Globally, it is estimated that there are at least four million people with podoconiosis. The disease has been reported in more than 20 countries, of which ten had high burden of the disease. In endemic highland areas of these countries podoconiosis is more prevalent than commonly known diseases such as HIV/AIDS, tuberculosis, malaria, or filarial elephantiasis (Davey et al. 2007).

It is estimated that up to 1 million cases of podoconiosis (i.e. 25% of the global total case load) exist in Ethiopia. The ‘at-risk’ population for podoconiosis is made up of all the people who live and farm on irritant soil.The soil is estimated to cover 18% of the surface area of Ethiopia, on which estimated 22–25% of Ethiopia’s population (19.3 million) lives. In endemic areas of Ethiopia, the prevalence of podoconiosis is high: 9.1% in Illubabor Zone, Oromia Region; 6% in the Pawe resettlement area, northwest Ethiopia; 5.5% in Wolayta zone, SNNPR; 2.8% in GullisoWoreda, West Wollega zone, Oromia region, 7.4% in Midakegni, West Shewa Oromia region, 3.3% in Debreelias and Dembecha, East and West Gojjam, Amhara region (FMOH, 2013 and Tekola et al. 2006)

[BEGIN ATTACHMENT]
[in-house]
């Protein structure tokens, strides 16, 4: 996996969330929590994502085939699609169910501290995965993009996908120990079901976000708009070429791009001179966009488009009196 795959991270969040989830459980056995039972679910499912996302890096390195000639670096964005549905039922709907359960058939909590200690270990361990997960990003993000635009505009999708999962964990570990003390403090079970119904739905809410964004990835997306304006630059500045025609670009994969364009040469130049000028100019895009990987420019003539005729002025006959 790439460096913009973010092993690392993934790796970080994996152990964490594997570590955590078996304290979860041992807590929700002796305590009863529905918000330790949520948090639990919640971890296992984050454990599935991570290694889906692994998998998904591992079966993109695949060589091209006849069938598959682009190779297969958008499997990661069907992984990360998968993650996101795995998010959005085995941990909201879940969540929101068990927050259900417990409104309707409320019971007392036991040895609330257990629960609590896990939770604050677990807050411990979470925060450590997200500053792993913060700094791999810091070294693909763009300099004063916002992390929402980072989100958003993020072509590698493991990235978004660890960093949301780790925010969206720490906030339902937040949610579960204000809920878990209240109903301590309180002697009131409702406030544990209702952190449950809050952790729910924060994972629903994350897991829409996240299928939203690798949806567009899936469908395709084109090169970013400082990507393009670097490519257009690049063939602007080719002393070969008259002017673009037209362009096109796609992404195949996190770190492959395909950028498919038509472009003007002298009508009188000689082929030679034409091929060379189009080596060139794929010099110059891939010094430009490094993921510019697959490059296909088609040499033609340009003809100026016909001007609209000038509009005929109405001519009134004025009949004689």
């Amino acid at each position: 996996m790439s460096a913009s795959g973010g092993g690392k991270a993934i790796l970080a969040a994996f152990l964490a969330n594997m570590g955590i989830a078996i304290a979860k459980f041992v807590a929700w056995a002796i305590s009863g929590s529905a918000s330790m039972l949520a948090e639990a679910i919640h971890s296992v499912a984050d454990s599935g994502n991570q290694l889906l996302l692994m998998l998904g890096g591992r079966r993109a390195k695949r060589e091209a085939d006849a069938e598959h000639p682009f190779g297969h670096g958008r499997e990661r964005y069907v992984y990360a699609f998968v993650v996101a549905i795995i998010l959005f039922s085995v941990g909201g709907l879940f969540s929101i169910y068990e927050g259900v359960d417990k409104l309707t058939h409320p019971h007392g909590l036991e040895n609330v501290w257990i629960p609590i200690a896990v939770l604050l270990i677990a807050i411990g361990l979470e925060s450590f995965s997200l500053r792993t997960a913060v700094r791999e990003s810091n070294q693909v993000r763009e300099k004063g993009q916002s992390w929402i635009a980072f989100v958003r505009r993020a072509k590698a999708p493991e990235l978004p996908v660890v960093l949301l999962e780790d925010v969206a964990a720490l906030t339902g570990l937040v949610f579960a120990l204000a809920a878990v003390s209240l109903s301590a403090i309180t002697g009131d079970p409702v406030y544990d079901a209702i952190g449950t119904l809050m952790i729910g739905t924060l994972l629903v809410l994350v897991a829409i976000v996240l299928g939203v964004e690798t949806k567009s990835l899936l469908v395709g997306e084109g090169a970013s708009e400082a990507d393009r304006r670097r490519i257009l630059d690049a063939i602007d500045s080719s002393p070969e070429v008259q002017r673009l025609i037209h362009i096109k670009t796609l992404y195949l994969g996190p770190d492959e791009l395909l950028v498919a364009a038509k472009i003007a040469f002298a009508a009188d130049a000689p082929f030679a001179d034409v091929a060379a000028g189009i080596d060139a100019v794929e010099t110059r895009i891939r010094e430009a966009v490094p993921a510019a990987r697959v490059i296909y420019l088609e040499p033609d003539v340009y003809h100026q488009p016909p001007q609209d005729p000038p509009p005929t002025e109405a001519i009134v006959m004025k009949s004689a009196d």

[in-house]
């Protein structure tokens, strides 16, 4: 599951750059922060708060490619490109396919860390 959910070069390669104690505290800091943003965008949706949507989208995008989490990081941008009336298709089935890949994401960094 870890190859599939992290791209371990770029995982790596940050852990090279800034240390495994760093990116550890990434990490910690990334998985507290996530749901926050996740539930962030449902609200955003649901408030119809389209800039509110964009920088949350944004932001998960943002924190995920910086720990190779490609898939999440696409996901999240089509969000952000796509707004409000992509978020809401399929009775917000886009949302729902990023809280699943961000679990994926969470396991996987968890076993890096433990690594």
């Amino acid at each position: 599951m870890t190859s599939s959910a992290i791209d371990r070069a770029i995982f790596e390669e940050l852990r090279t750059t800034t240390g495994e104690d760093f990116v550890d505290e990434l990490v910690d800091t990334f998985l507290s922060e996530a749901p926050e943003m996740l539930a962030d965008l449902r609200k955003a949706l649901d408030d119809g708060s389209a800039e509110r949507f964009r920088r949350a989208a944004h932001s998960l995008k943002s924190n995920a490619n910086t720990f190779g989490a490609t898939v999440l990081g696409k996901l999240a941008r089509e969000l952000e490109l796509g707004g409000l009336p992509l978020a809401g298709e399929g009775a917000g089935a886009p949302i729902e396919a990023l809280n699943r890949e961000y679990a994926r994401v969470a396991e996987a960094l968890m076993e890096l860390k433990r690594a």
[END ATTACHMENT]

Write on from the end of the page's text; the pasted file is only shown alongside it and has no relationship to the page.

Its distribution is limited under certain environmental conditions, presumably those conditions favorable for the weathering of rock to produce specific types of soil. Climatic conditions, primarily altitude, rainfall, precipitation and temperature, influence the weathering of rocks and determine the type of soil generated, which in turn probably influences the distribution of podoconiosis. High prevalence areas (>5%)are characterized by mean altitude>1500 masl, temperature between 19–21oC, mean annual rainfall>1500 mm and mean annual precipitation >130 mm. There may be other variables influencing prevalence which might need further analyses and work (Deribe, et al. 2013a)

Epidemiological and ecological studies conducted in soil environments of endemic areas have identified that phyllosilicate minerals, particularly clay (smectite and kaolinite) and mica groups, quartz (crystalline silica), iron oxide, and zirconium are strongly associated with podoconiosis prevalence. Presence of more quantities of smectite, mica and quartz within the soil highly affect the podoconiosis prevalence. These minerals may influence water absorption, potentiate infection and be toxic to human cells (Molla et al. 2014).